Gambits Sheydos masters berlin
Gambit’s Sheydos. | Provided by Twitter @Sheydosk1ng

Igor “Redgar” Vlasov (Russia)

Agents played (past 60 days): Sova (15), Omen (12), Astra (10), Jett (1), Reyna (1)

Signature agent: Astra

Stats on Astra (past 60 days):

  • 207.8 ACS
  • 1.16 K:D
  • 0.75 KPR

Timofey “Chronicle” Khromov (Russia)

Agents played (past 60 days): Sova (17), Viper (12), Reyna (7), Brimstone (2), Killjoy (1)

Signature agent: Sova

Stats on Sova (past 60 days):

  • 220.3 ACS
  • 1.18 K:D
  • 0.74 KPR

Ayaz “nAts” Akhmetshin (Russia)

Agents played (past 60 days): Cypher (20), Viper (12), KAY/O (5), Killjoy (2)

Signature agent: Cypher

Stats on Cypher (past 60 days):

  • 228.4 ACS
  • 1.31 K:D
  • 0.83 KPR
nAts of Gambit
Gambit’s nAts. | Provided by Twitter @nAts_ss

Stage 3 Map Pool 

Haven: 2-0, 100% (75% Attack Round Win, 71% Defense Round Win)

Bind: 7-1, 87% (52% ATK, 68% DEF)

Icebox: 7-2, 77% (ATK 40%, 65% DEF)

Ascent: 7-1, 87%(ATK 46%, 73% DEF)

Split: 2-1 66%, (ATK 57%, 50% DEF)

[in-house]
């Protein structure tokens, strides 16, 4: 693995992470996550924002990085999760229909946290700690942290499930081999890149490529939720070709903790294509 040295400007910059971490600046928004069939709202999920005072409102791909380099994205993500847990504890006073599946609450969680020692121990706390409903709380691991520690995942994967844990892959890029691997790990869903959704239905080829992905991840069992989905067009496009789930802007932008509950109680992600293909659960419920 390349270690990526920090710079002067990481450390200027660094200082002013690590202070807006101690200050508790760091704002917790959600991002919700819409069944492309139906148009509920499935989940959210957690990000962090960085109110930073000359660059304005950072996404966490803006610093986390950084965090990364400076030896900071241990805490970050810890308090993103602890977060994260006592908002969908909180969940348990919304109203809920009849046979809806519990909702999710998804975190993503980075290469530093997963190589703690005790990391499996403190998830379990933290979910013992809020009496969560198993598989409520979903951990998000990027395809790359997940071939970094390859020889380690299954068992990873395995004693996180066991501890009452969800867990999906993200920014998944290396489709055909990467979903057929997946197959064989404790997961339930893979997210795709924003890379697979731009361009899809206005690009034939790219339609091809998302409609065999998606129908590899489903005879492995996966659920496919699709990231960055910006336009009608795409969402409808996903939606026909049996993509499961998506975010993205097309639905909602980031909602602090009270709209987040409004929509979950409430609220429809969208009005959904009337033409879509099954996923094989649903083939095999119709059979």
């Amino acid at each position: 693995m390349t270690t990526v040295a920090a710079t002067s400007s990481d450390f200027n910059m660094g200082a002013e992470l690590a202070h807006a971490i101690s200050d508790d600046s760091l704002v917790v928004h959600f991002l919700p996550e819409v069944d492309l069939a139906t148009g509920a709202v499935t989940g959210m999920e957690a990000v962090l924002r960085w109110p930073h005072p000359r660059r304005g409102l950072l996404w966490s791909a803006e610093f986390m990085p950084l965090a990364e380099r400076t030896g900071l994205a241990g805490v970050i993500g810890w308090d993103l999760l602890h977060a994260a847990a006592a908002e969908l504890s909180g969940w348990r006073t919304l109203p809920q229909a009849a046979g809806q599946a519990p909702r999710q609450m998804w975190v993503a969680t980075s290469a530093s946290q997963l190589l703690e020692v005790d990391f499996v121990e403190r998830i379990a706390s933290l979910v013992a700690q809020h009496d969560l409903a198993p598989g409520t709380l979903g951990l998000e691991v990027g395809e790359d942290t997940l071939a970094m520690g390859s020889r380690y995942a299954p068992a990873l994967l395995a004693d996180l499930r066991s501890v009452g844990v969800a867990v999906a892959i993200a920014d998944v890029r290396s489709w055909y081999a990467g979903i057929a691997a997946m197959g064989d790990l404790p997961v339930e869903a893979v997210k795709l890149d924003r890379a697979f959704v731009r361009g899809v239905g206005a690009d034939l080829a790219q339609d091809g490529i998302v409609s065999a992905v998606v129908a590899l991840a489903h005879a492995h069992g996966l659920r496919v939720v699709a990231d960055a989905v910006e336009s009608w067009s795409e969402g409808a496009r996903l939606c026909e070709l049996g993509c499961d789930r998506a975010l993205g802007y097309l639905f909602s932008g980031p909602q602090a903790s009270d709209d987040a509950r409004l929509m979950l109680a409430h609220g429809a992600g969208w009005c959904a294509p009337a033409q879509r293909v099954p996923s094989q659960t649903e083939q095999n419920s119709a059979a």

Breeze: 1-1 50% (ATK 81%, 22% DEF)

My player to watch: nAts

Jett superstars seem primed to enter the battlefield at Masters Berlin, and although Gambit have a Jett main of their own who can have big-time performances, that’s not where the power lies in the EMEA champions.

Whereas most teams lead from the front (their spear), the Russians are defined by who leads them from the back: nAts. The anchor player to end all anchor players, the Cypher and Viper main is a one-person army; an iron wall. Sentinel role players worldwide have been learning from his gameplay. On the off chance a team can break through Gambit’s already impregnable fortress, nAts is there to be the last line of defense.